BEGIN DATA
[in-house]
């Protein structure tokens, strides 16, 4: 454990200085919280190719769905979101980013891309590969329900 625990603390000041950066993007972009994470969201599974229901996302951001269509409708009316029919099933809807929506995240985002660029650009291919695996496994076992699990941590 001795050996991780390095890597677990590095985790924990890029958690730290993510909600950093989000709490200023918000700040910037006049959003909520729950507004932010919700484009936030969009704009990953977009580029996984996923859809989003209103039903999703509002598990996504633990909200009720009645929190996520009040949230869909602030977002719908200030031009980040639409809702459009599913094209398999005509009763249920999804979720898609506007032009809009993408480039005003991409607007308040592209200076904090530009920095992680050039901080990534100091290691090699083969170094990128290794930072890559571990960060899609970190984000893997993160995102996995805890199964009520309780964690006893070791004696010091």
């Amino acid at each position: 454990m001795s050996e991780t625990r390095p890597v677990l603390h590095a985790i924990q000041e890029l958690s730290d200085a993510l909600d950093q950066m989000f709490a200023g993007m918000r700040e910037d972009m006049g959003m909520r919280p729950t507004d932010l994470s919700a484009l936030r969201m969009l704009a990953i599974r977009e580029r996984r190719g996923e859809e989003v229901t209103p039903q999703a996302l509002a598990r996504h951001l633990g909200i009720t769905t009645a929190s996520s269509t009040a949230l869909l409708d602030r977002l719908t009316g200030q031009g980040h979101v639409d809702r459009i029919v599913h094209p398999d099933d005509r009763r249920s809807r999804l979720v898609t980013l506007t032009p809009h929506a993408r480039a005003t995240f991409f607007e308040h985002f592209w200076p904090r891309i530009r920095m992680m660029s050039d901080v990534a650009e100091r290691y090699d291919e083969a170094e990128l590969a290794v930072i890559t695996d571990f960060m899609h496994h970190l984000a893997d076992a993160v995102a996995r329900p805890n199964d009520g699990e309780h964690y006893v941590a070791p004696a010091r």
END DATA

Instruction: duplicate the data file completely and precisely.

[in-house]
């Protein structure tokens, strides 16, 4: 454990200085919280190719769905979101980013891309590969329900 625990603390000041950066993007972009994470969201599974229901996302951001269509409708009316029919099933809807929506995240985002660029650009291919695996496994076992699990941590 001795050996991780390095890597677990590095985790924990890029958690730290993510909600950093989000709490200023918000700040910037006049959003909520729950507004932010919700484009936030969009704009990953977009580029996984996923859809989003209103039903999703509002598990996504633990909200009720009645929190996520009040949230869909602030977002719908200030031009980040639409809702459009599913094209398999005509009763249920999804979720898609506007032009809009993408480039005003991409607007308040592209200076904090530009920095992680050039901080990534100091290691090699083969170094990128290794930072890559571990960060899609970190984000893997993160995102996995805890199964009520309780964690006893070791004696010091």
């Amino acid at each position: 454990m001795s050996e991780t625990r390095p890597v677990l603390h590095a985790i924990q000041e890029l958690s730290d200085a993510l909600d950093q950066m989000f709490a200023g993007m918000r700040e910037d972009m006049g959003m909520r919280p729950t507004d932010l994470s919700a484009l936030r969201m969009l704009a990953i599974r977009e580029r996984r190719g996923e859809e989003v229901t209103p039903q999703a996302l509002a598990r996504h951001l633990g909200i009720t769905t009645a929190s996520s269509t009040a949230l869909l409708d602030r977002l719908t009316g200030q031009g980040h979101v639409d809702r459009i029919v599913h094209p398999d099933d005509r009763r249920s809807r999804l979720v898609t980013l506007t032009p809009h929506a993408r480039a005003t995240f991409f607007e308040h985002f592209w200076p904090r891309i530009r920095m992680m660029s050039d901080v990534a650009e100091r290691y090699d291919e083969a170094e990128l590969a290794v930072i890559t695996d571990f960060m899609h496994h970190l984000a893997d076992a993160v995102a996995r329900p805890n199964d009520g699990e309780h964690y006893v941590a070791p004696a010091r």